I’ll choose ease at work, expecting great success from myself and those that I work with.  I’ll base my fortune on my relationships with people, and  know that help will be provided to me as needed. 
I’ll choose ease at home by enjoying my family for the funny, quirky and caring people that they are, and by taking things one moment at a time.    

It's so lightening to understand that the universe is not plotting against me with writhing hands, but instead cheering me on.  I choose ease because life should be fun, and we should be happy.


Thursday, February 2, 2012

The Art of Pacing

The Art of Pacing

Over the past year I have had the opportunity to pace twice, and to have a pacer once, and I must say that I find as much satisfaction being the pacer as the runner being paced.  Helping someone cross the finish line of a 100 mile race is an amazing experience that keeps me motivated for my own training.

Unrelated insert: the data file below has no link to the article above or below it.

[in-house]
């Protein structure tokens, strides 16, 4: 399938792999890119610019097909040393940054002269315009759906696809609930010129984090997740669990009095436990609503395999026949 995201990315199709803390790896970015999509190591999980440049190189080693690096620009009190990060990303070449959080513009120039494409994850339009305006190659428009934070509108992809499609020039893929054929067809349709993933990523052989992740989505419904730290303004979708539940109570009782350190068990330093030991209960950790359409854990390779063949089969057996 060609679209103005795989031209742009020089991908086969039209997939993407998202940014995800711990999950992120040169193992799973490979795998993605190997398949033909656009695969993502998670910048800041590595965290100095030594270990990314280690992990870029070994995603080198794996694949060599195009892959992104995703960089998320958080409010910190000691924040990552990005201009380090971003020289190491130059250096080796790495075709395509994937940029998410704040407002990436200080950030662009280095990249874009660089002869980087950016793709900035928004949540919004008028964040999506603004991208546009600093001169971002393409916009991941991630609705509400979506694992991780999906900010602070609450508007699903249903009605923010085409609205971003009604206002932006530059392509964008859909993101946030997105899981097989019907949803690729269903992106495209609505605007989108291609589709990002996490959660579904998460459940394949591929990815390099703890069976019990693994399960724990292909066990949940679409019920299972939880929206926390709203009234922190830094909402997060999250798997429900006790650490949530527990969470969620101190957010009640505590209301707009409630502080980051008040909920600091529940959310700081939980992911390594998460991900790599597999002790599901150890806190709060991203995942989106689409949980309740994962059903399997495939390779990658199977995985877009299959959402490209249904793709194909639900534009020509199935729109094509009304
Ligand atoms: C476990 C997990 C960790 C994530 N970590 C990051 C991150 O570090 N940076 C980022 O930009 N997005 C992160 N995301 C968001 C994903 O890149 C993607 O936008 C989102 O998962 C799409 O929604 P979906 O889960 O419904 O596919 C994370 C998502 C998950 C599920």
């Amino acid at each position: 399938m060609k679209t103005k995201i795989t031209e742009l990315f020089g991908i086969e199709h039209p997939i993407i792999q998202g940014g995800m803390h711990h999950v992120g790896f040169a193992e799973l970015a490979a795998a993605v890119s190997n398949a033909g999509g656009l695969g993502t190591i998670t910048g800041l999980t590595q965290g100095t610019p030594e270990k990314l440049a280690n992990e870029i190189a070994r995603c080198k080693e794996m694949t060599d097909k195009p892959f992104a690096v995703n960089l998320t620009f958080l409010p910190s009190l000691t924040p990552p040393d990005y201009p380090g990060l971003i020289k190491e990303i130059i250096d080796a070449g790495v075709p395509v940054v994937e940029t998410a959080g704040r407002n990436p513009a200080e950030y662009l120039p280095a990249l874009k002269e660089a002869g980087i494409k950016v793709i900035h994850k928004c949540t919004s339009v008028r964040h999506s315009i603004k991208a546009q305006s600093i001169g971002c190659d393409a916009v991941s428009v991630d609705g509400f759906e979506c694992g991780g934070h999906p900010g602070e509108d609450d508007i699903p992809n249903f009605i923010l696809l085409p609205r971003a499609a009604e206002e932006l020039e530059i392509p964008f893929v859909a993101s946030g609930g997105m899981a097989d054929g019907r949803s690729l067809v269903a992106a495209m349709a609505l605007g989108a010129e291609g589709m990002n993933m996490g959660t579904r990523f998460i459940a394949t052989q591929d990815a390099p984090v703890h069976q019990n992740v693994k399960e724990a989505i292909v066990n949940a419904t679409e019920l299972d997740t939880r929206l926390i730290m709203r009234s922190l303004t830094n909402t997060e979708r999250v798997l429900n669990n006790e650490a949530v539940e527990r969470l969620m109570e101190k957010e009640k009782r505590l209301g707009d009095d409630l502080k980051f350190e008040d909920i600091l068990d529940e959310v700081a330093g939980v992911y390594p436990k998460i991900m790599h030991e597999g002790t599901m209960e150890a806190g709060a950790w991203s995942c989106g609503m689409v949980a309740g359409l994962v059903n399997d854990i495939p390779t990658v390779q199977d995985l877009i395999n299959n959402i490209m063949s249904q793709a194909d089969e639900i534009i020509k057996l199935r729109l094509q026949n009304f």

A few things I have learned in my first few years of ultra bliss:

1.        The pacer should always smile and encourage.   This lets your runner know that everything WILL be all right, even though it might not feel that way at the moment. 
2.       The pacer should be in the shape necessary to complete his/her assigned mileage.  This race is not about you, or your nutrition inadequacies, or your aches or pains.  Make sure that you take care of yourself and are strong enough to focus only on your runners needs.
3.        Always ask your runner if they think they can run a bit more.  If they say no, be prepared to walk as fast as possible. 
4.       Sometimes it’s good to take the lead, and let them hang on to your rope.
5.       Sometimes it’s good to let them lead, so they feel in control.